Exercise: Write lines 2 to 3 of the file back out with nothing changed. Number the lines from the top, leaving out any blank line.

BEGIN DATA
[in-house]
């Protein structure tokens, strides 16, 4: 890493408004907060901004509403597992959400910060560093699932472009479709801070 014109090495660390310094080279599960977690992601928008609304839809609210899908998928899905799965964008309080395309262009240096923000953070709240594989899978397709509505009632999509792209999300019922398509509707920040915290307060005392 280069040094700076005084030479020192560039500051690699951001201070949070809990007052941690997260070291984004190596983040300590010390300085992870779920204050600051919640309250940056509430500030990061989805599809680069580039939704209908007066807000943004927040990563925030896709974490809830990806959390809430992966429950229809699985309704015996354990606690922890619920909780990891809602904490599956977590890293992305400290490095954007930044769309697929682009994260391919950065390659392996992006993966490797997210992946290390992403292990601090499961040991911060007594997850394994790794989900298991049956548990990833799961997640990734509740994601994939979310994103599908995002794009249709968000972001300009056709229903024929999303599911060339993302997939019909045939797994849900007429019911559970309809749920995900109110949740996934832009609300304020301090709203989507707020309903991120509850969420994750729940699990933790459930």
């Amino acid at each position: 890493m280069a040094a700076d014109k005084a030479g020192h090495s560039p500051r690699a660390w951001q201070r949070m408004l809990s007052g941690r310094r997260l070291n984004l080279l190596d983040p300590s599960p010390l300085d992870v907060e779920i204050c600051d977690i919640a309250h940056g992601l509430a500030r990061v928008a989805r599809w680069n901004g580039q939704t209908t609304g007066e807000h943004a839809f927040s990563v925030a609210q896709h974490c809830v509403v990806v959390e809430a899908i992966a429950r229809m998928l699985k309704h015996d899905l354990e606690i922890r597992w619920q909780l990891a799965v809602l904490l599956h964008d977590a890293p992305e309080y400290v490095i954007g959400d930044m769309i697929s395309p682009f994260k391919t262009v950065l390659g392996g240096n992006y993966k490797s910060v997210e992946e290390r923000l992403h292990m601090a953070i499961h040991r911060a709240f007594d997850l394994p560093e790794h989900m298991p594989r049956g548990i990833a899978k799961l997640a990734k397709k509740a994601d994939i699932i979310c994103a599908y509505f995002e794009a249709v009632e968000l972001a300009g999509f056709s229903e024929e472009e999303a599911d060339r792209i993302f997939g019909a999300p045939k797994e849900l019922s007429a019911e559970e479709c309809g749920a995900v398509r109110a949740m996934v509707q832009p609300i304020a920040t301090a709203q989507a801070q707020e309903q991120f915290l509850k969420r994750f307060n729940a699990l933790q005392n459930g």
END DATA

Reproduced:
């Protein structure tokens, strides 16, 4: 890493408004907060901004509403597992959400910060560093699932472009479709801070 014109090495660390310094080279599960977690992601928008609304839809609210899908998928899905799965964008309080395309262009240096923000953070709240594989899978397709509505009632999509792209999300019922398509509707920040915290307060005392 280069040094700076005084030479020192560039500051690699951001201070949070809990007052941690997260070291984004190596983040300590010390300085992870779920204050600051919640309250940056509430500030990061989805599809680069580039939704209908007066807000943004927040990563925030896709974490809830990806959390809430992966429950229809699985309704015996354990606690922890619920909780990891809602904490599956977590890293992305400290490095954007930044769309697929682009994260391919950065390659392996992006993966490797997210992946290390992403292990601090499961040991911060007594997850394994790794989900298991049956548990990833799961997640990734509740994601994939979310994103599908995002794009249709968000972001300009056709229903024929999303599911060339993302997939019909045939797994849900007429019911559970309809749920995900109110949740996934832009609300304020301090709203989507707020309903991120509850969420994750729940699990933790459930």
């Amino acid at each position: 890493m280069a040094a700076d014109k005084a030479g020192h090495s560039p500051r690699a660390w951001q201070r949070m408004l809990s007052g941690r310094r997260l070291n984004l080279l190596d983040p300590s599960p010390l300085d992870v907060e779920i204050c600051d977690i919640a309250h940056g992601l509430a500030r990061v928008a989805r599809w680069n901004g580039q939704t209908t609304g007066e807000h943004a839809f927040s990563v925030a609210q896709h974490c809830v509403v990806v959390e809430a899908i992966a429950r229809m998928l699985k309704h015996d899905l354990e606690i922890r597992w619920q909780l990891a799965v809602l904490l599956h964008d977590a890293p992305e309080y400290v490095i954007g959400d930044m769309i697929s395309p682009f994260k391919t262009v950065l390659g392996g240096n992006y993966k490797s910060v997210e992946e290390r923000l992403h292990m601090a953070i499961h040991r911060a709240f007594d997850l394994p560093e790794h989900m298991p594989r049956g548990i990833a899978k799961l997640a990734k397709k509740a994601d994939i699932i979310c994103a599908y509505f995002e794009a249709v009632e968000l972001a300009g999509f056709s229903e024929e472009e999303a599911d060339r792209i993302f997939g019909a999300p045939k797994e849900l019922s007429a019911e559970e479709c309809g749920a995900v398509r109110a949740m996934v509707q832009p609300i304020a920040t301090a709203q989507a801070q707020e309903q991120f915290l509850k969420r994750f307060n729940a699990l933790q005392n459930g």